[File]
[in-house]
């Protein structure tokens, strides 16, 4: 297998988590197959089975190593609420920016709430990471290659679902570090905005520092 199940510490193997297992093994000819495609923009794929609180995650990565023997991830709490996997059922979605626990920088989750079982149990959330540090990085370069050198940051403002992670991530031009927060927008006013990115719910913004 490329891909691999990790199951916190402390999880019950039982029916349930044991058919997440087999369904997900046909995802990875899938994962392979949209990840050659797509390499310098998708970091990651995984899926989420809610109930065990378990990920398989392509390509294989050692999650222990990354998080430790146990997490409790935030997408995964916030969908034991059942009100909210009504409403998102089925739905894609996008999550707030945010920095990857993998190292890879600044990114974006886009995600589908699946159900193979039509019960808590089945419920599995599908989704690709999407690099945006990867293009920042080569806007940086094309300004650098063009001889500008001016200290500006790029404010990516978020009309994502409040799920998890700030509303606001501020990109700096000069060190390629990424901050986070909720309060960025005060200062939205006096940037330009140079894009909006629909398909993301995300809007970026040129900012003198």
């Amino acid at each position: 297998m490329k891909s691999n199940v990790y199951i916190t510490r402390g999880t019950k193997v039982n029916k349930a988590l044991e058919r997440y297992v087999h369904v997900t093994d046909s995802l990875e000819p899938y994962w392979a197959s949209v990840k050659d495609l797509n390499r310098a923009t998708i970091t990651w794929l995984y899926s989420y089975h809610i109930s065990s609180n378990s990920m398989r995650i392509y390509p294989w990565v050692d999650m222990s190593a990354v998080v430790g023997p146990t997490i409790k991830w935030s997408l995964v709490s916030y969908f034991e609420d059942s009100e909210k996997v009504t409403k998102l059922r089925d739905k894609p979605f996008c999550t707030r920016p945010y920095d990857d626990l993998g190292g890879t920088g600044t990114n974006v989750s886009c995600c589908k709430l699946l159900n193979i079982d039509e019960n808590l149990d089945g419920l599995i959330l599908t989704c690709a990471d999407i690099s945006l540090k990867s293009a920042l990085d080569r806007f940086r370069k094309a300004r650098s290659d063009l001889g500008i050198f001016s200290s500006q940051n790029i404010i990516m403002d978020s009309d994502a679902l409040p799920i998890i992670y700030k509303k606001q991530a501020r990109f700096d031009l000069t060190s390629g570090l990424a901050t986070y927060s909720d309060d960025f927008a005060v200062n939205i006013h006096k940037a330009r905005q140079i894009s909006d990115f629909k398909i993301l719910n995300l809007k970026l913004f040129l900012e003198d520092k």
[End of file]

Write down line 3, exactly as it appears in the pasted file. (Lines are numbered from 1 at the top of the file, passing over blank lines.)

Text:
């Amino acid at each position: 297998m490329k891909s691999n199940v990790y199951i916190t510490r402390g999880t019950k193997v039982n029916k349930a988590l044991e058919r997440y297992v087999h369904v997900t093994d046909s995802l990875e000819p899938y994962w392979a197959s949209v990840k050659d495609l797509n390499r310098a923009t998708i970091t990651w794929l995984y899926s989420y089975h809610i109930s065990s609180n378990s990920m398989r995650i392509y390509p294989w990565v050692d999650m222990s190593a990354v998080v430790g023997p146990t997490i409790k991830w935030s997408l995964v709490s916030y969908f034991e609420d059942s009100e909210k996997v009504t409403k998102l059922r089925d739905k894609p979605f996008c999550t707030r920016p945010y920095d990857d626990l993998g190292g890879t920088g600044t990114n974006v989750s886009c995600c589908k709430l699946l159900n193979i079982d039509e019960n808590l149990d089945g419920l599995i959330l599908t989704c690709a990471d999407i690099s945006l540090k990867s293009a920042l990085d080569r806007f940086r370069k094309a300004r650098s290659d063009l001889g500008i050198f001016s200290s500006q940051n790029i404010i990516m403002d978020s009309d994502a679902l409040p799920i998890i992670y700030k509303k606001q991530a501020r990109f700096d031009l000069t060190s390629g570090l990424a901050t986070y927060s909720d309060d960025f927008a005060v200062n939205i006013h006096k940037a330009r905005q140079i894009s909006d990115f629909k398909i993301l719910n995300l809007k970026l913004f040129l900012e003198d520092k």